For Ages
8 to 12

Fans of John Feinstein and Matt de la Peña will love Toby Wheeler's dreams of being a basketball star that Phil Jackson says is "a truly great basketball story."

And don't miss Thatcher Heldring's newest novel, The Football Girl--about a girl who follows her passion for the game and tries out for the football team!

When Toby Wheeler has a chance to join the junior high basketball team, he’s eager to prove he can keep up with his best friend, JJ. But practice doesn’t go quite as Toby has planned, and when the coach announces the lineup, Toby’s hopes of playing ball with JJ are history: he’s an eighth-grade benchwarmer!

"A truly great basketball story. Every hoops fan will love this book.”—Phil Jackson, former head coach of the Los Angeles Lakers and member of the NBA Hall of Fame

"This novel will appeal to readers who are looking for something one step beyond Matt Christopher's books."—SLJ

"This engaging sports story gains depth from subplots involving Toby's tricky relationships with his former best friend and with the coach's daughter."–The Horn Book

"Looking for something to do during halftime of the March Madness basketball games? Read this book.”-The Washington Post

"With so much written about the friction between girl friends, it's good to have a book that acknowledges that left-out feeling happens to boys, too."–Booklist

An Excerpt fromToby Wheeler: Eighth Grade Benchwarmer

For as long as I’d been playing basketball, all I’d ever wanted to be was a gym rat. I was just happy playing the game. All the other stuff--coaches, practices, and drills--got in the way. Take my best friend, JJ. When varsity basketball practices started Monday, his sorry butt would be stuck in the school gym five days a week until January, while I was living free, playing pickup ball at our local rec center. Sure, there were those nights when JJ would bring down the house with a game winner and I would get just a little jealous because I wasn’t down there on the court with him. But that was how it had always been, and as far as I knew, that was how it would always be. I was the gym rat and he was the star.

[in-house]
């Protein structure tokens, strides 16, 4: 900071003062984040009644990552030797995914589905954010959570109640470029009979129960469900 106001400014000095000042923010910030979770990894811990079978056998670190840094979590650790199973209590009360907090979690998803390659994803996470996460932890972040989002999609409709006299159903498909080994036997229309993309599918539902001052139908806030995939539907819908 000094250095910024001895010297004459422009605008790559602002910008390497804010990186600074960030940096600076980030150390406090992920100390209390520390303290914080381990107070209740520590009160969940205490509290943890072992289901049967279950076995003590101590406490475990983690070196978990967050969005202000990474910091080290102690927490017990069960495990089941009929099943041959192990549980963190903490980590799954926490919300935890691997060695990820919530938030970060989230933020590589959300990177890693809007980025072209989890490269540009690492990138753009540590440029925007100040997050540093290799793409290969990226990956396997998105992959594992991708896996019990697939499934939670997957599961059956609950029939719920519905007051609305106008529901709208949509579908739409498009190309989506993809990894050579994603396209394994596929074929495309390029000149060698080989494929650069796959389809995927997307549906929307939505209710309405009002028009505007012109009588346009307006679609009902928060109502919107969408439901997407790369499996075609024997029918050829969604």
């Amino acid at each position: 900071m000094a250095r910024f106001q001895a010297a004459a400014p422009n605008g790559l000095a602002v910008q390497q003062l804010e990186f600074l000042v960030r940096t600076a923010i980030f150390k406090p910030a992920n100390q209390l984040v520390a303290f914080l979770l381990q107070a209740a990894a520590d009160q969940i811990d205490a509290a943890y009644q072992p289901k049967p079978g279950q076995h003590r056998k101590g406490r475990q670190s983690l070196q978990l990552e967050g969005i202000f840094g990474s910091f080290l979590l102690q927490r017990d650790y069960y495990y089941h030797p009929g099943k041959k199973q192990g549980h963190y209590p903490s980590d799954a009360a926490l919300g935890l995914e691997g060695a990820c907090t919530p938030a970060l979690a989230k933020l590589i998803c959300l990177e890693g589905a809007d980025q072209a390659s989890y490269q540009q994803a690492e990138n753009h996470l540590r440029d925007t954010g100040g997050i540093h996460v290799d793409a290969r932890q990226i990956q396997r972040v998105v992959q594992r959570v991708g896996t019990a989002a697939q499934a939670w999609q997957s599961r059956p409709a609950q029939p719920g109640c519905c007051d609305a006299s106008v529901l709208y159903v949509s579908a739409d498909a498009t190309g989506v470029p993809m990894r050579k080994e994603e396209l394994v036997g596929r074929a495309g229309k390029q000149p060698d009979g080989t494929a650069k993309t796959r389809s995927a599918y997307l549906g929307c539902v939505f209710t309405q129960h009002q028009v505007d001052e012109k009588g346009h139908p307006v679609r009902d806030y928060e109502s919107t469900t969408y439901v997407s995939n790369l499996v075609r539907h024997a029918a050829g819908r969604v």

How that all changed started around Halloween--which had a lot do with it, too. We were playing pickup ball with the gym rats. It was five on five and as always, we were playing to eleven, win by two, which meant the game continued until one team scored two straight baskets. If the teams traded baskets, like we had been doing for twenty minutes, there was no telling how long it would go on.
At the moment, I had two things on my mind. Trick-or-treating. And of course beating Vinny Pesto. Vinny was first. He was the captain of the basketball team at Hamilton Middle School--our school’s archrival. Vinny and I had been going at it since the sixth grade. He never let me forget that Hamilton had won the league championship the year before. And I never let him forget that he was a cherry-picking ball-hog chump who wore his team jersey to open gym--major loser move.
I had just missed a jump shot and now Vinny was letting me hear about it, as usual. “That’s a nice two-handed jump shot, Wheeler,” he said. “They teach you that at Gym Rat Junior High?”